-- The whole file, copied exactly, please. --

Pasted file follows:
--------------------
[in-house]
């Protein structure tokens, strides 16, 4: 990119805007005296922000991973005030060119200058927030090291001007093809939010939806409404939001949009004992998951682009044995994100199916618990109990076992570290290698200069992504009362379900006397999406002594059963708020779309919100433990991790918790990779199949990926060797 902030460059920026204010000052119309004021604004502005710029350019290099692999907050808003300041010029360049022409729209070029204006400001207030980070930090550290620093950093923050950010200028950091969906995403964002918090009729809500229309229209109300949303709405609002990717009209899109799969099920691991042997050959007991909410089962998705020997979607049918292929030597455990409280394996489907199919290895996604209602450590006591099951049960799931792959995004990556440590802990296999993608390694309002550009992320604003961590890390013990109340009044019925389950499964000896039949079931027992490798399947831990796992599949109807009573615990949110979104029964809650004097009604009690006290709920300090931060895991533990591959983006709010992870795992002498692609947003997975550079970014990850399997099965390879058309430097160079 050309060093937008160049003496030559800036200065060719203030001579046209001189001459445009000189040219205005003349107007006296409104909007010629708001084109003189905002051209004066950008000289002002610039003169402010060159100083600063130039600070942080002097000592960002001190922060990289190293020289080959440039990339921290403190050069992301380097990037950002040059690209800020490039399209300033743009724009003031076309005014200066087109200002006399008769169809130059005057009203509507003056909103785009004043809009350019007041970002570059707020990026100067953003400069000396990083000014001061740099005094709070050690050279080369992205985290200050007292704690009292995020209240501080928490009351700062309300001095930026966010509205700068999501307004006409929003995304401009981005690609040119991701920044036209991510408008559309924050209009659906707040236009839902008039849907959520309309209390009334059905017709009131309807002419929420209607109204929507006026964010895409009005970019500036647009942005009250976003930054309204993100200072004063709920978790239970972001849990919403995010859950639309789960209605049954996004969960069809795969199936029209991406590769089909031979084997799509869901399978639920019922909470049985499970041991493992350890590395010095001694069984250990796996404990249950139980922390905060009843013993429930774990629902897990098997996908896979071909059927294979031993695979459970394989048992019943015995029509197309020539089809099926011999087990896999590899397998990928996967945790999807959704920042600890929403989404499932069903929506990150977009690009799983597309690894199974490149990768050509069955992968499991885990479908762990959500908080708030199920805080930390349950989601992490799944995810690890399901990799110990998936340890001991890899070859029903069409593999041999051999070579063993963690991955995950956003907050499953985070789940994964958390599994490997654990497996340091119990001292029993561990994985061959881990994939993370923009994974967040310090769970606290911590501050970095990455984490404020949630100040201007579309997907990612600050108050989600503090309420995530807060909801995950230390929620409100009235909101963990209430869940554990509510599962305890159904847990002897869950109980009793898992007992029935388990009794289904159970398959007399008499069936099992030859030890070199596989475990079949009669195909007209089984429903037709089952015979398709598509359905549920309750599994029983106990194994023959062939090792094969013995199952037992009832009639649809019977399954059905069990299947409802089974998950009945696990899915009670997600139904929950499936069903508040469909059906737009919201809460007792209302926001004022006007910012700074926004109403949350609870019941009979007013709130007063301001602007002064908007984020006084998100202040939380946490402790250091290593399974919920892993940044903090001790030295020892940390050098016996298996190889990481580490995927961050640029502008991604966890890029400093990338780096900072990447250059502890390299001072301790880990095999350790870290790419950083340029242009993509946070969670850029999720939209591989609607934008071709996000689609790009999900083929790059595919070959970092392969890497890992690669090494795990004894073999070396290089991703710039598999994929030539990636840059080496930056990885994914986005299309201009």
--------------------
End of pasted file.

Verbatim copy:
[in-house]
């Protein structure tokens, strides 16, 4: 990119805007005296922000991973005030060119200058927030090291001007093809939010939806409404939001949009004992998951682009044995994100199916618990109990076992570290290698200069992504009362379900006397999406002594059963708020779309919100433990991790918790990779199949990926060797 902030460059920026204010000052119309004021604004502005710029350019290099692999907050808003300041010029360049022409729209070029204006400001207030980070930090550290620093950093923050950010200028950091969906995403964002918090009729809500229309229209109300949303709405609002990717009209899109799969099920691991042997050959007991909410089962998705020997979607049918292929030597455990409280394996489907199919290895996604209602450590006591099951049960799931792959995004990556440590802990296999993608390694309002550009992320604003961590890390013990109340009044019925389950499964000896039949079931027992490798399947831990796992599949109807009573615990949110979104029964809650004097009604009690006290709920300090931060895991533990591959983006709010992870795992002498692609947003997975550079970014990850399997099965390879058309430097160079 050309060093937008160049003496030559800036200065060719203030001579046209001189001459445009000189040219205005003349107007006296409104909007010629708001084109003189905002051209004066950008000289002002610039003169402010060159100083600063130039600070942080002097000592960002001190922060990289190293020289080959440039990339921290403190050069992301380097990037950002040059690209800020490039399209300033743009724009003031076309005014200066087109200002006399008769169809130059005057009203509507003056909103785009004043809009350019007041970002570059707020990026100067953003400069000396990083000014001061740099005094709070050690050279080369992205985290200050007292704690009292995020209240501080928490009351700062309300001095930026966010509205700068999501307004006409929003995304401009981005690609040119991701920044036209991510408008559309924050209009659906707040236009839902008039849907959520309309209390009334059905017709009131309807002419929420209607109204929507006026964010895409009005970019500036647009942005009250976003930054309204993100200072004063709920978790239970972001849990919403995010859950639309789960209605049954996004969960069809795969199936029209991406590769089909031979084997799509869901399978639920019922909470049985499970041991493992350890590395010095001694069984250990796996404990249950139980922390905060009843013993429930774990629902897990098997996908896979071909059927294979031993695979459970394989048992019943015995029509197309020539089809099926011999087990896999590899397998990928996967945790999807959704920042600890929403989404499932069903929506990150977009690009799983597309690894199974490149990768050509069955992968499991885990479908762990959500908080708030199920805080930390349950989601992490799944995810690890399901990799110990998936340890001991890899070859029903069409593999041999051999070579063993963690991955995950956003907050499953985070789940994964958390599994490997654990497996340091119990001292029993561990994985061959881990994939993370923009994974967040310090769970606290911590501050970095990455984490404020949630100040201007579309997907990612600050108050989600503090309420995530807060909801995950230390929620409100009235909101963990209430869940554990509510599962305890159904847990002897869950109980009793898992007992029935388990009794289904159970398959007399008499069936099992030859030890070199596989475990079949009669195909007209089984429903037709089952015979398709598509359905549920309750599994029983106990194994023959062939090792094969013995199952037992009832009639649809019977399954059905069990299947409802089974998950009945696990899915009670997600139904929950499936069903508040469909059906737009919201809460007792209302926001004022006007910012700074926004109403949350609870019941009979007013709130007063301001602007002064908007984020006084998100202040939380946490402790250091290593399974919920892993940044903090001790030295020892940390050098016996298996190889990481580490995927961050640029502008991604966890890029400093990338780096900072990447250059502890390299001072301790880990095999350790870290790419950083340029242009993509946070969670850029999720939209591989609607934008071709996000689609790009999900083929790059595919070959970092392969890497890992690669090494795990004894073999070396290089991703710039598999994929030539990636840059080496930056990885994914986005299309201009």